Open Menu

How (and why) to think of your business as an asset

Pretend you’re seeing your business for the first time. Now ask yourself what you’d be willing to pay for it if you were in the market to buy a company. What gives it value, and what’s missing that, if present, would convince you to pay more?

Download the EMyth Roadmap

If you’ve never given much thought to what your company would be worth to someone else, you probably don’t look at your business as an asset. But that’s exactly what it is. As the owner, you’re already buying your business over and over again. You’re investing in it constantly, whether that investment’s being made with time, energy or money from your personal bank account. Now ask yourself this: Are you getting a return on your investment yet?

Don’t panic if the answer is no. When you're tied up in the day-to-day running of your business, you might not be thinking about its asset value as much as you're thinking about just keeping the doors open and having enough cash to pay your team and buy the inventory you need. 

But your goal shouldn’t be just to get to the point where you’re generating enough revenue to end each month in the black or to finally cut yourself a paycheck. Your goal should be to continue building the value of your business as an asset because that’s what will produce a return on the investments you’ve made.

systematize your business systems guide

What does it mean to look at your business as an asset?

Thinking of your business as an asset will help guide your decision-making process in a way that adds long-term value to the company. Here’s another way to look at it: If you were renting a home and needed more space, you’d consider how you could maximize the existing square footage. You might set up a home office in the garage, but you wouldn’t hire an architect and a contractor to build a 500-square-foot addition to the house—if you did that, the asset you’d funded and built would belong to the homeowner, not to you. 

But if you were the homeowner, you’d think of the problem differently. You’d weigh the cost of building an addition against the value it would add to the property. You should follow this same line of thinking as a business owner—does the time or money you’re about to spend build your asset, or does it drain it?

Think in future terms

If you were an accountant who’s owned your own firm for 40 years and now you’re ready to retire, but your business’s whole value rests on the relationship you’ve built with your clients, is that a business someone else will want to invest in? They won’t—you haven’t built an asset that has value to anyone but you. But if you frame your company as an asset 20 years before you want to retire, you can start adding tangible value to the business little by little—creating the systems and manuals that will allow a new owner to pick up right where you left off. If you don’t have 20 years ahead of you, try to be more aggressive with getting yourself out of the business and systematizing everything you currently do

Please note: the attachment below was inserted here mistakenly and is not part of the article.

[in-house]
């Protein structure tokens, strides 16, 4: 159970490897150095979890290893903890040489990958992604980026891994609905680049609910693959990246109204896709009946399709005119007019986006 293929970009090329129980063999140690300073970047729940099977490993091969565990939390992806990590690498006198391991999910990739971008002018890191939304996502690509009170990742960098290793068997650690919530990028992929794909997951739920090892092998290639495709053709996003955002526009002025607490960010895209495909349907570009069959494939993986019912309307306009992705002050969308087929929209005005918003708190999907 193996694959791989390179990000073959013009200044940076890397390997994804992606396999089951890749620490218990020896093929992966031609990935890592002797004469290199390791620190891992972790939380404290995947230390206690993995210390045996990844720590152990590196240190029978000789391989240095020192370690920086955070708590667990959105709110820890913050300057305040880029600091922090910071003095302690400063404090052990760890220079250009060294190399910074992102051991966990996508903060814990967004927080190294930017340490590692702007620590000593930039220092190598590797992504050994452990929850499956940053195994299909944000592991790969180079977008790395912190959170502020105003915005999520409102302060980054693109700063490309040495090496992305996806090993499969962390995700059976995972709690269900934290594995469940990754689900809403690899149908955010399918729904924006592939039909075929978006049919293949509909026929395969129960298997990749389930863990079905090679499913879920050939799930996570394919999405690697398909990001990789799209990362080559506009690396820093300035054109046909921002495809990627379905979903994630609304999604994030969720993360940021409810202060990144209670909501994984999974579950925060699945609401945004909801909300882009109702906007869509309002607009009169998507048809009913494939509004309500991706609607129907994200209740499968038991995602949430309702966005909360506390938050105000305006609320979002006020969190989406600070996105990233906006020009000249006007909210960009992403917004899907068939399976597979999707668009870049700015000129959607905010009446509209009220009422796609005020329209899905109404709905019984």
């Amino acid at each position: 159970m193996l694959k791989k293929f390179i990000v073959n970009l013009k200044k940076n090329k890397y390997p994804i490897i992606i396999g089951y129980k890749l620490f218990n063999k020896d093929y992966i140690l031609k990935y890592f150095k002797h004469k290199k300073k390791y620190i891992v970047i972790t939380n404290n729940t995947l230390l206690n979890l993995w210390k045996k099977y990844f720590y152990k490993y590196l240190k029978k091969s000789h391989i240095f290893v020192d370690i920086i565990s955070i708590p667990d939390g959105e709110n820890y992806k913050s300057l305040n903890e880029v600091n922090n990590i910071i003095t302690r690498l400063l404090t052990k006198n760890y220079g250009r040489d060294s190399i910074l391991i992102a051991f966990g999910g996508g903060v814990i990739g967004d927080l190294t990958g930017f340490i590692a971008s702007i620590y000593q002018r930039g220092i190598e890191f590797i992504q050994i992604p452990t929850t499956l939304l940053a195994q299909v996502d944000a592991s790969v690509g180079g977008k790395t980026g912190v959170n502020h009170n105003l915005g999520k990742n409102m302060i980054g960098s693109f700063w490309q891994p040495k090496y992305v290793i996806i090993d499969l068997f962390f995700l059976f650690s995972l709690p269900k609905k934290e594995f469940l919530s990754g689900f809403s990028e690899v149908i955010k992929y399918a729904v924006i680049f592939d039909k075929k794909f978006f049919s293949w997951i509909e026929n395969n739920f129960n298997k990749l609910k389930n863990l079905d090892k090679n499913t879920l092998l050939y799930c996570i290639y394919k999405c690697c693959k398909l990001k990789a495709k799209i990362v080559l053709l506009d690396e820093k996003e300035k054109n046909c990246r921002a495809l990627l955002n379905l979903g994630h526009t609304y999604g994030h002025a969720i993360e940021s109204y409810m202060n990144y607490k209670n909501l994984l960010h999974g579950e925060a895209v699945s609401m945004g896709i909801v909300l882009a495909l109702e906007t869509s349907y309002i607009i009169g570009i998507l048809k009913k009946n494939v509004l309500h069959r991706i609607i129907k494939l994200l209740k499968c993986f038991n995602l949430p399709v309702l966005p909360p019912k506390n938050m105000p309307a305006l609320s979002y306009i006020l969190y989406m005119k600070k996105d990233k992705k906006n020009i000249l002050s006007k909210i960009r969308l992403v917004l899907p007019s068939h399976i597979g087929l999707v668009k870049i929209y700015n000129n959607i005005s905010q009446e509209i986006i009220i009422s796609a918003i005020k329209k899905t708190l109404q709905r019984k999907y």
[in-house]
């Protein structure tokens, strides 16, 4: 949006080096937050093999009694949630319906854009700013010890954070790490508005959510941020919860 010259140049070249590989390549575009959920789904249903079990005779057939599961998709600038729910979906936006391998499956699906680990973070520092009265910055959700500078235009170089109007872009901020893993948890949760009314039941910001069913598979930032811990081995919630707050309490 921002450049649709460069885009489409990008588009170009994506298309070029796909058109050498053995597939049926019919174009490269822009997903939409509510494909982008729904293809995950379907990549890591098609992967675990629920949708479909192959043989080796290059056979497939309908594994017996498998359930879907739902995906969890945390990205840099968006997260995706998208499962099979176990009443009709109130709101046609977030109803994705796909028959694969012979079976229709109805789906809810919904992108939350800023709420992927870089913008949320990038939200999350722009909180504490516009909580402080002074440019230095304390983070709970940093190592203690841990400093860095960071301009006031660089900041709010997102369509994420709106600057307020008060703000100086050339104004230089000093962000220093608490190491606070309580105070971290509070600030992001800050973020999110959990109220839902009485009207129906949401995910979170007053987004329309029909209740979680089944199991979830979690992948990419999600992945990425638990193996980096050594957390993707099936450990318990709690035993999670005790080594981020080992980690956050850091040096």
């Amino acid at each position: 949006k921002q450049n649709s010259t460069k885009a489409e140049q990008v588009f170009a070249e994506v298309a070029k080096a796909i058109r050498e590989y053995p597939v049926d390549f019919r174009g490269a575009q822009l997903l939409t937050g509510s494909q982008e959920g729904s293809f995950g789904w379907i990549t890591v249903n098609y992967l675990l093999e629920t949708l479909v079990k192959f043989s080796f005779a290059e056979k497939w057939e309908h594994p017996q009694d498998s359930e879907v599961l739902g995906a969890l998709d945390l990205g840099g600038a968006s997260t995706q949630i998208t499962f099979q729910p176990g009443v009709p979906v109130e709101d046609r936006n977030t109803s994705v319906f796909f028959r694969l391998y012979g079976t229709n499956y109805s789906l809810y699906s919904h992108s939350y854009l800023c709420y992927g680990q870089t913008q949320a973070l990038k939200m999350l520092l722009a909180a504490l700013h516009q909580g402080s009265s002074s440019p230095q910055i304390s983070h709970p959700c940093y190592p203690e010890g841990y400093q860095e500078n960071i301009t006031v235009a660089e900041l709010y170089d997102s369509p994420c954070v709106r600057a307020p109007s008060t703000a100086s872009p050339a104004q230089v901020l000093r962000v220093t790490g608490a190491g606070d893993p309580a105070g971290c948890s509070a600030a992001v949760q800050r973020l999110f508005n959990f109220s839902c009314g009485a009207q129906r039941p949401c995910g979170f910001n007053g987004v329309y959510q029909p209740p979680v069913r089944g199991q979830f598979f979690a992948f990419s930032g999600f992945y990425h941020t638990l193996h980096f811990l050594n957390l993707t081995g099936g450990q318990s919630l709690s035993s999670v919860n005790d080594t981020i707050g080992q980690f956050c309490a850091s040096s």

To practice reframing the way you think about your business—and consequently what you do in it—ask yourself these questions regularly: What did I do today to grow the value of my asset? Could I have used my time more judiciously?

Use your balance sheet to measure asset value

Mature businesses use their balance sheet to evaluate their asset value. Do you look at your balance sheet at least annually? If not, you should. It shows the relationship between your assets and liabilities, producing a snapshot of your general financial condition at a single point in time. Even if you’re not ready for a balance sheet today, you should be thinking in those terms—what assets do you have that add to the business’s value? What liabilities reduce that value? The decisions that you make about your business will be reflected on your balance sheet—so how can you take control of that? 

No matter how far along you are in your journey as a business owner, it’s never too early to start thinking of your business as an asset, something that has real value on the market just like your products or services do. This shift in thinking can be hard to achieve without an outside perspective. If you’re curious about having the guidance of a mentor, reach out to us.

EMyth client Don Kick—Request a free coaching session

Jayne Speich

Written by Jayne Speich

Jayne is Chief Engagement Officer at EMyth. With a background in training, adult education and public policy, Jayne became an EMyth Coach in 2004. She’s passionate about supporting a diverse, community-centered economy through building the capacity of EMyth Coaches to help small businesses take root, grow and thrive.